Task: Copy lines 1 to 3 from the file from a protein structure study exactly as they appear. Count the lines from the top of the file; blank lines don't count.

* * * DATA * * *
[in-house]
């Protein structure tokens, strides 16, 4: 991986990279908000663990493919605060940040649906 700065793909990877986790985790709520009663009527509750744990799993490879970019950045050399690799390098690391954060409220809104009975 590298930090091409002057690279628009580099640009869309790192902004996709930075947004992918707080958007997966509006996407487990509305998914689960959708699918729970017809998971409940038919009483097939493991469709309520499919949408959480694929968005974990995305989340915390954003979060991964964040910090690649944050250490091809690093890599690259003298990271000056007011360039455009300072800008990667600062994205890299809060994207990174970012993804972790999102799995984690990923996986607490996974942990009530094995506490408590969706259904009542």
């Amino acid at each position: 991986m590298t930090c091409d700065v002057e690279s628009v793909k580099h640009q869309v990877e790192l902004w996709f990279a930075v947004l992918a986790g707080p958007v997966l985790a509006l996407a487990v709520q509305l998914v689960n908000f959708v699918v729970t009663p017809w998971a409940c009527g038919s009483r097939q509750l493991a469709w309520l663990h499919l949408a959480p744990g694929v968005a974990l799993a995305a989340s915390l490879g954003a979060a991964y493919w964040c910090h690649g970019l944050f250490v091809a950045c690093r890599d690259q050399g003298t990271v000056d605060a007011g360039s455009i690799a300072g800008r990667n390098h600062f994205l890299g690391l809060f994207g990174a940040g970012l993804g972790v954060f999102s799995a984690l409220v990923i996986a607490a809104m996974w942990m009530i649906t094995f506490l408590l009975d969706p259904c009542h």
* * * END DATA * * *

[in-house]
């Protein structure tokens, strides 16, 4: 991986990279908000663990493919605060940040649906 700065793909990877986790985790709520009663009527509750744990799993490879970019950045050399690799390098690391954060409220809104009975 590298930090091409002057690279628009580099640009869309790192902004996709930075947004992918707080958007997966509006996407487990509305998914689960959708699918729970017809998971409940038919009483097939493991469709309520499919949408959480694929968005974990995305989340915390954003979060991964964040910090690649944050250490091809690093890599690259003298990271000056007011360039455009300072800008990667600062994205890299809060994207990174970012993804972790999102799995984690990923996986607490996974942990009530094995506490408590969706259904009542």
């Amino acid at each position: 991986m590298t930090c091409d700065v002057e690279s628009v793909k580099h640009q869309v990877e790192l902004w996709f990279a930075v947004l992918a986790g707080p958007v997966l985790a509006l996407a487990v709520q509305l998914v689960n908000f959708v699918v729970t009663p017809w998971a409940c009527g038919s009483r097939q509750l493991a469709w309520l663990h499919l949408a959480p744990g694929v968005a974990l799993a995305a989340s915390l490879g954003a979060a991964y493919w964040c910090h690649g970019l944050f250490v091809a950045c690093r890599d690259q050399g003298t990271v000056d605060a007011g360039s455009i690799a300072g800008r990667n390098h600062f994205l890299g690391l809060f994207g990174a940040g970012l993804g972790v954060f999102s799995a984690l409220v990923i996986a607490a809104m996974w942990m009530i649906t094995f506490l408590l009975d969706p259904c009542h």